The History of the Early Settlement of Norton County, Kansas

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was ham, coffee, and corn bread. Briggs furnished the ham and coffee. Uncle John Green furnished the bride and corn bread. 

In the spring of 1875 C. C. Vance told Briggs that steps had been taken by the Attorney General to collect school bonds and that the tax would be 40 per cent; so one morning at day break Briggs pulled out with ail his effects that were moveable, for Walnut Creek, where he took a claim and remained for some years until after the bond election was settled.

Briggs built his residence in Norton in 1879; the same building is now occupied by Mrs. Kennedy as a millinery store and residence.  About the same time he took up some land in Furnas county, Nebraska, on the Sappa, where he would reside in summer and come to Norton in winter until 1884.  Briggs was an eccentric character and had an extensive acquaintance all over Western Kansas.  His generosity cost him a great deal of money and no end of worry and trouble, as unprincipled people learned of his magnanimity they would impose on him by having him sign bonds and notes for them until he nearly ruined himself financially.  His quaint stories and peculiar manner of relating incidents made him an interesting conversationist (sic).  In politics he was an independent but usually voted the Republican ticket.  In 1868 he became a member of Harmony Lodge K. of P. at Philadelphia, Pa., and in 1870 he joined the Minnewa Wigwam, order of Red Men.

Mr. and Mrs. Briggs had one child, Clara Ray, born at Maternity Hospital, Philadelphia; Sept. 19, 1881, the day President Garfield died.  She died at Troy, Kansas of diptheric croup October 30, 1889.  During the child's lifetime she was the controlling force with Briggs; he was very devoted to her and would not suffer her to be out of his sight if he could prevent it; and when she died his mind which had been affected for some time, completely left him.  He died at his home in Troy, November 23, 1890.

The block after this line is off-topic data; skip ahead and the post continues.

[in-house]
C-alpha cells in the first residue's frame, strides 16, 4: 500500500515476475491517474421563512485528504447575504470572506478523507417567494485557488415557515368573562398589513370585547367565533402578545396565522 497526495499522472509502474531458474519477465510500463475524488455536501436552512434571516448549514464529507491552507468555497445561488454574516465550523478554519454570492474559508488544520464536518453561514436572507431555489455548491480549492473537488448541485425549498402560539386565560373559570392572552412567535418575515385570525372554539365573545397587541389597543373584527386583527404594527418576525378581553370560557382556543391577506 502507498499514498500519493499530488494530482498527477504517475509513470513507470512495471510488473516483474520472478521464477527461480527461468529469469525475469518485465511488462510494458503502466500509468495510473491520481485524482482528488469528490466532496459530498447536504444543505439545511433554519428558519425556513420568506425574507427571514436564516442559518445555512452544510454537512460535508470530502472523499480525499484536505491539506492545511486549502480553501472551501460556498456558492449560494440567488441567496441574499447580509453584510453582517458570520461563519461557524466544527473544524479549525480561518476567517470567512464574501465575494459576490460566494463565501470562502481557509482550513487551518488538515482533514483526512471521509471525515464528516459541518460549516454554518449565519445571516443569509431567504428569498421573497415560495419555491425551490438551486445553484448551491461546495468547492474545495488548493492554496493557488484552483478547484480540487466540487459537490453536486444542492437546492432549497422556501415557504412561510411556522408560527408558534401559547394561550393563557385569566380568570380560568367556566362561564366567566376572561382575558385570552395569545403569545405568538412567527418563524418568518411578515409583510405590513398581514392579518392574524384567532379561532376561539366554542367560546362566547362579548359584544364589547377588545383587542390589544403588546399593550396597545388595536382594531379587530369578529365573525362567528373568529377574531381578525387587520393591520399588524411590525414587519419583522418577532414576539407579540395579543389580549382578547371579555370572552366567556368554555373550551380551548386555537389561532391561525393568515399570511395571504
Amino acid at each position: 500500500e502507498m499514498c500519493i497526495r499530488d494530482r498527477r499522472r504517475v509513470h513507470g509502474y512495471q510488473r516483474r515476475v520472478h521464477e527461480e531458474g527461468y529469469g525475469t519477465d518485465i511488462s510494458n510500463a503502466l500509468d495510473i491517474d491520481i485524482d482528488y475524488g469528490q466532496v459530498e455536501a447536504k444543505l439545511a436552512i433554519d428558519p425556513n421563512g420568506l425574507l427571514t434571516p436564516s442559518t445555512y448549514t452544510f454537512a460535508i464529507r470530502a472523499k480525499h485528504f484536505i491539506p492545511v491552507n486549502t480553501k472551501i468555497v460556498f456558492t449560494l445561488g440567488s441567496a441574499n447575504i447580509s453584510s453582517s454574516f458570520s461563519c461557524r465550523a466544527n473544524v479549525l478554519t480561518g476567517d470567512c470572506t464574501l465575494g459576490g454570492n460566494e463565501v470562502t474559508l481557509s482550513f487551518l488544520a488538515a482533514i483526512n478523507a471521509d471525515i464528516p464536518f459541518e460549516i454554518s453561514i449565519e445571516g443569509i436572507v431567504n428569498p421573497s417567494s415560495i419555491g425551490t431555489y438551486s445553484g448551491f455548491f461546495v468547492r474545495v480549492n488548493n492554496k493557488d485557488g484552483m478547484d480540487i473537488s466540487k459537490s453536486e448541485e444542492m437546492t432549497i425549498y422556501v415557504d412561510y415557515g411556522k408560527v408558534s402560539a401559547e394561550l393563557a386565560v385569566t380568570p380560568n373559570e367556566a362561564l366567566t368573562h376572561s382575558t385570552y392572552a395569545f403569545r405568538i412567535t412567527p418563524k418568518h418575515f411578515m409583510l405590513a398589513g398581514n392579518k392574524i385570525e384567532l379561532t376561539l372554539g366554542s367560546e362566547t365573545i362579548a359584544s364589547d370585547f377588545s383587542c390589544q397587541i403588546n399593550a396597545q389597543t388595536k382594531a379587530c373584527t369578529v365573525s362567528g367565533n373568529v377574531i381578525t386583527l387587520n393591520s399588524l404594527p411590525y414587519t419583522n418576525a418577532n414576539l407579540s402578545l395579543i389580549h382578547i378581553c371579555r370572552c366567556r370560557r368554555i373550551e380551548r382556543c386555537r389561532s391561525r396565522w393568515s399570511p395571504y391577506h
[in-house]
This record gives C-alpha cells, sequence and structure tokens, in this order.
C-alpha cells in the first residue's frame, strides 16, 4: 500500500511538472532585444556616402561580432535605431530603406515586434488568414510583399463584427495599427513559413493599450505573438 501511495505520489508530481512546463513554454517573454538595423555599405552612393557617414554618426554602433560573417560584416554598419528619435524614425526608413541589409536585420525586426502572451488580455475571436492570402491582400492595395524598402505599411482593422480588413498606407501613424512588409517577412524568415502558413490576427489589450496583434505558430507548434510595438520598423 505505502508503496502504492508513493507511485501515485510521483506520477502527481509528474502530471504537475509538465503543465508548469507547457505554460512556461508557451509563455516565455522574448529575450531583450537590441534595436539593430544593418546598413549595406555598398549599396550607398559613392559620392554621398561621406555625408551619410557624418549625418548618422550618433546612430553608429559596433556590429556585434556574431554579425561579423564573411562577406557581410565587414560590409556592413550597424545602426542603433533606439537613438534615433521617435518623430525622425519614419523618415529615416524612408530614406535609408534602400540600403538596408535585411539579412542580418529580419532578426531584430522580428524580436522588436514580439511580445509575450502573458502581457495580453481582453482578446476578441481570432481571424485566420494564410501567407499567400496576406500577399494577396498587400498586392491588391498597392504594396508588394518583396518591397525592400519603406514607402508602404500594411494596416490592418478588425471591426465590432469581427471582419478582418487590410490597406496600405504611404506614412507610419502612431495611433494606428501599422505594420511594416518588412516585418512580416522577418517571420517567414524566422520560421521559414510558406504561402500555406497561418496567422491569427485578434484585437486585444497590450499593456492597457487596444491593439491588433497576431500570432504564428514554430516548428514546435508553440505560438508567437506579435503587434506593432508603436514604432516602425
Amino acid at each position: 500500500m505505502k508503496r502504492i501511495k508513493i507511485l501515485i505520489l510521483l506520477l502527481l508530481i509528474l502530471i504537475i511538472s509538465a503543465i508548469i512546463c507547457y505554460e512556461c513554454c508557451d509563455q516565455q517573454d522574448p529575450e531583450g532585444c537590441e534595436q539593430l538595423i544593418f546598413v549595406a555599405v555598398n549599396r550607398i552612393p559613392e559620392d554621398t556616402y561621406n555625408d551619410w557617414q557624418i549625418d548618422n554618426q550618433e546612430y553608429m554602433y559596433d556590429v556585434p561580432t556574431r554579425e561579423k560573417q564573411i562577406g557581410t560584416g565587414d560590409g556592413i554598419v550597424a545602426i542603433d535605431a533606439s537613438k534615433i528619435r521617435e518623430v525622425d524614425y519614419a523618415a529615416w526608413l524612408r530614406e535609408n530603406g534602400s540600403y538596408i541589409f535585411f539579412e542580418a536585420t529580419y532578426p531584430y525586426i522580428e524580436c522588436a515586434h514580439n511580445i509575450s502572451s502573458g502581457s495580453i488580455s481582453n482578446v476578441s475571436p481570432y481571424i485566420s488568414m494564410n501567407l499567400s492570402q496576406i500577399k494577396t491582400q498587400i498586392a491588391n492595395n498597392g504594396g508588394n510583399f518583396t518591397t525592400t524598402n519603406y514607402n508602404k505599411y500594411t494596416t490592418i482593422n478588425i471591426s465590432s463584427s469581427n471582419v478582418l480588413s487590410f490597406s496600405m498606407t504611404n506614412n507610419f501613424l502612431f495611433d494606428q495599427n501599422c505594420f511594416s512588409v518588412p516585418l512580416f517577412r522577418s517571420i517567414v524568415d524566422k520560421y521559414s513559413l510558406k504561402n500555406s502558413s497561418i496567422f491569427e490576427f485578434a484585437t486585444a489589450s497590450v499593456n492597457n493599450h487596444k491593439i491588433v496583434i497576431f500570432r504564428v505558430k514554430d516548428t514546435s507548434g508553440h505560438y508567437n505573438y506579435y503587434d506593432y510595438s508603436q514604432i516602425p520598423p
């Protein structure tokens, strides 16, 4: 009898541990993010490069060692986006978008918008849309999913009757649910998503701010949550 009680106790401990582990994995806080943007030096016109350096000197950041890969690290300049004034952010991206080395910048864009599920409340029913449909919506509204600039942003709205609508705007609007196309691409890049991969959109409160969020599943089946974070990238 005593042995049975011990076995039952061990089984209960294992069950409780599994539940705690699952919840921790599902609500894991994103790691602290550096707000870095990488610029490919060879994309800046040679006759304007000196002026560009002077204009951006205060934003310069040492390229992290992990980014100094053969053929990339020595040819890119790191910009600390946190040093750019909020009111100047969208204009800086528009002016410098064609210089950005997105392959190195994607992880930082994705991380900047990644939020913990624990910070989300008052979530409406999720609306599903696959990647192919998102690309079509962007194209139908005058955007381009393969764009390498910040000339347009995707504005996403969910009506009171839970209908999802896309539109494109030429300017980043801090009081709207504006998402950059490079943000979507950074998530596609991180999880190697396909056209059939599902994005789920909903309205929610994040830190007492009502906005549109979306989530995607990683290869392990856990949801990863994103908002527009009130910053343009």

Mrs. Briggs received the degree of order of Mary or Brother Hiram in New York in 1865; and the order of Eastern Star in Pennsylvania in 1871.

She was the pioneer physician and surgeon in this county and too much praise cannot be given her for the hardships and privations she endured.  The darkest nights and severest blizzards had no terror for her.  She often went fifty miles to see patients at times when she knew that they were unable to pay her a cent.  One secret of her great success was that she was a good nurse and would go and stay for days with patients when their case was critical.  She has been practicing at Troy, Kansas, since leaving here in 1884.  She still owns property in Norton county and comes here annually to look after her interests.

A great many incidents of importance in our early history is yet to be written: the name of Mr. and Mrs. Briggs will appear often in connection with them.

Amon Butler was born in Dresden, Muskingham county, Ohio September 24, 1839; went to Illinois with his parents in 1841.  At that time Illinois was a wilderness.  He lived there until he enlisted in the army.  He went in as a private in company E 11th Missouri volunteer infantry, September 16, 1861; was discharged January 1, 1864; reinlisted same day for three years or during the war; was again discharged- November 30, 1865 as first sergeant by reason of general order number 155 disbanding the army.  He was in the battles of Columbus, Kentucky, New Madrid, Missouri, Island number 10, Fredricktown, siege of Corinth and Iuka, Port Gibson, Edmunds Station, Raymond, Jackson, Champion Hill, Vicksburg, Blue Hill, Tupelo, Nashville and numerous small engagements and skirmishes.  He was wounded at Corinth, also at Nashville.  At the close of the war he

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